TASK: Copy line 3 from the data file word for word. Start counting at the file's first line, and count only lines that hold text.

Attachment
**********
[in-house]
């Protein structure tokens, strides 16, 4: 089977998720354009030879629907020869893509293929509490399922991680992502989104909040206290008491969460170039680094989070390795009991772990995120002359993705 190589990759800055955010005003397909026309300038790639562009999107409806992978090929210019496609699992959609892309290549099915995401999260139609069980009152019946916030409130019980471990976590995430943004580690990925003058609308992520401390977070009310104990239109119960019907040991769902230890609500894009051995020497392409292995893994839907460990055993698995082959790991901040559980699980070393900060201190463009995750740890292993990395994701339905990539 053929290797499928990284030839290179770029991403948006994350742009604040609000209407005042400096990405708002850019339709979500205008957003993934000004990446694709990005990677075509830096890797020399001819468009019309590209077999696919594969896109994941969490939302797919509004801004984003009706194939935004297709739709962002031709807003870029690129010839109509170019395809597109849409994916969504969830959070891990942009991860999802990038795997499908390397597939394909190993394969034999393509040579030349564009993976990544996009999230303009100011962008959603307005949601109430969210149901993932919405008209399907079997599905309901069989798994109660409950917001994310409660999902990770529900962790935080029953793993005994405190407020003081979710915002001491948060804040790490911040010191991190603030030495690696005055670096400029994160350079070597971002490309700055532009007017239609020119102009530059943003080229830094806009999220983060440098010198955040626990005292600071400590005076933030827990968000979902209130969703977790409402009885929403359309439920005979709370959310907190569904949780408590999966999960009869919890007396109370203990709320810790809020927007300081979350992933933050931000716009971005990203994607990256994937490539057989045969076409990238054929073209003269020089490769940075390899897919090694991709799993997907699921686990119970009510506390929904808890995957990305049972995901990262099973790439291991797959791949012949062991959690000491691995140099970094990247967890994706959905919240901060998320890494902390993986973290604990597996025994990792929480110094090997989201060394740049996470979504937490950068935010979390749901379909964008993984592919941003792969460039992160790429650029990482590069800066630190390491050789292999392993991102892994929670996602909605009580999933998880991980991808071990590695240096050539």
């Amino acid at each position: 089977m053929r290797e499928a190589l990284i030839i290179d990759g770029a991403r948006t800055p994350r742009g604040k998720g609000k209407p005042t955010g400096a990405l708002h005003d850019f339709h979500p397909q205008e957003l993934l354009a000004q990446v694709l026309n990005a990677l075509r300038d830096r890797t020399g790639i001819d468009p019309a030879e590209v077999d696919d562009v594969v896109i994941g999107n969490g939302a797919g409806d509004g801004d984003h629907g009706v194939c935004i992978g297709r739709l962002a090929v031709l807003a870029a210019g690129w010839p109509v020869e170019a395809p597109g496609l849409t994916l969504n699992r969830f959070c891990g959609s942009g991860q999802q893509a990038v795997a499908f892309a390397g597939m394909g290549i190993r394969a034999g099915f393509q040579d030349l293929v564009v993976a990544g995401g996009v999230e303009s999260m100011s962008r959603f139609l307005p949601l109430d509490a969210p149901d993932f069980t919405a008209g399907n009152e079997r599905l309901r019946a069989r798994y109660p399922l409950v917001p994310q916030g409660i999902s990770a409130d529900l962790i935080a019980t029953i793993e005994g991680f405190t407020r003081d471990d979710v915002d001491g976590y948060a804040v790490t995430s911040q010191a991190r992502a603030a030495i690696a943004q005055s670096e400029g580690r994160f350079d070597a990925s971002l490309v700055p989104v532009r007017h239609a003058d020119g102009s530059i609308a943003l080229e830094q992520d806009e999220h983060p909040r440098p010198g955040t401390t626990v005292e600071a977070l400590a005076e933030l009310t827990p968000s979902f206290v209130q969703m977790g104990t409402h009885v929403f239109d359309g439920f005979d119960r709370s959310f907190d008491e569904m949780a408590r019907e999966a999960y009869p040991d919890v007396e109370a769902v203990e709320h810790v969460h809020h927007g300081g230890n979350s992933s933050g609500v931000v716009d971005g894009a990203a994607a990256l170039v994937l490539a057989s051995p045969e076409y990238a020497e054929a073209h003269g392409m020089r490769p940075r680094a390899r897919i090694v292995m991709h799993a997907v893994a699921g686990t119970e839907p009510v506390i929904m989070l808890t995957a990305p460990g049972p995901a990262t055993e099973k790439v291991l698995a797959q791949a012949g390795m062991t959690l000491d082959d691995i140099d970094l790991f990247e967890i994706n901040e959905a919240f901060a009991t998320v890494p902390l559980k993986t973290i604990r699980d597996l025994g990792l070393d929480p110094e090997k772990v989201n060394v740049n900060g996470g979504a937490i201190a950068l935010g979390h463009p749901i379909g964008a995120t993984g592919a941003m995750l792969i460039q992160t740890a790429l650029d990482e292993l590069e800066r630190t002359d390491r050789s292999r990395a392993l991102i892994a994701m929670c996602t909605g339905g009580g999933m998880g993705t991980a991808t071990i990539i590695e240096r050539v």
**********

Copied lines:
């Amino acid at each position: 089977m053929r290797e499928a190589l990284i030839i290179d990759g770029a991403r948006t800055p994350r742009g604040k998720g609000k209407p005042t955010g400096a990405l708002h005003d850019f339709h979500p397909q205008e957003l993934l354009a000004q990446v694709l026309n990005a990677l075509r300038d830096r890797t020399g790639i001819d468009p019309a030879e590209v077999d696919d562009v594969v896109i994941g999107n969490g939302a797919g409806d509004g801004d984003h629907g009706v194939c935004i992978g297709r739709l962002a090929v031709l807003a870029a210019g690129w010839p109509v020869e170019a395809p597109g496609l849409t994916l969504n699992r969830f959070c891990g959609s942009g991860q999802q893509a990038v795997a499908f892309a390397g597939m394909g290549i190993r394969a034999g099915f393509q040579d030349l293929v564009v993976a990544g995401g996009v999230e303009s999260m100011s962008r959603f139609l307005p949601l109430d509490a969210p149901d993932f069980t919405a008209g399907n009152e079997r599905l309901r019946a069989r798994y109660p399922l409950v917001p994310q916030g409660i999902s990770a409130d529900l962790i935080a019980t029953i793993e005994g991680f405190t407020r003081d471990d979710v915002d001491g976590y948060a804040v790490t995430s911040q010191a991190r992502a603030a030495i690696a943004q005055s670096e400029g580690r994160f350079d070597a990925s971002l490309v700055p989104v532009r007017h239609a003058d020119g102009s530059i609308a943003l080229e830094q992520d806009e999220h983060p909040r440098p010198g955040t401390t626990v005292e600071a977070l400590a005076e933030l009310t827990p968000s979902f206290v209130q969703m977790g104990t409402h009885v929403f239109d359309g439920f005979d119960r709370s959310f907190d008491e569904m949780a408590r019907e999966a999960y009869p040991d919890v007396e109370a769902v203990e709320h810790v969460h809020h927007g300081g230890n979350s992933s933050g609500v931000v716009d971005g894009a990203a994607a990256l170039v994937l490539a057989s051995p045969e076409y990238a020497e054929a073209h003269g392409m020089r490769p940075r680094a390899r897919i090694v292995m991709h799993a997907v893994a699921g686990t119970e839907p009510v506390i929904m989070l808890t995957a990305p460990g049972p995901a990262t055993e099973k790439v291991l698995a797959q791949a012949g390795m062991t959690l000491d082959d691995i140099d970094l790991f990247e967890i994706n901040e959905a919240f901060a009991t998320v890494p902390l559980k993986t973290i604990r699980d597996l025994g990792l070393d929480p110094e090997k772990v989201n060394v740049n900060g996470g979504a937490i201190a950068l935010g979390h463009p749901i379909g964008a995120t993984g592919a941003m995750l792969i460039q992160t740890a790429l650029d990482e292993l590069e800066r630190t002359d390491r050789s292999r990395a392993l991102i892994a994701m929670c996602t909605g339905g009580g999933m998880g993705t991980a991808t071990i990539i590695e240096r050539v």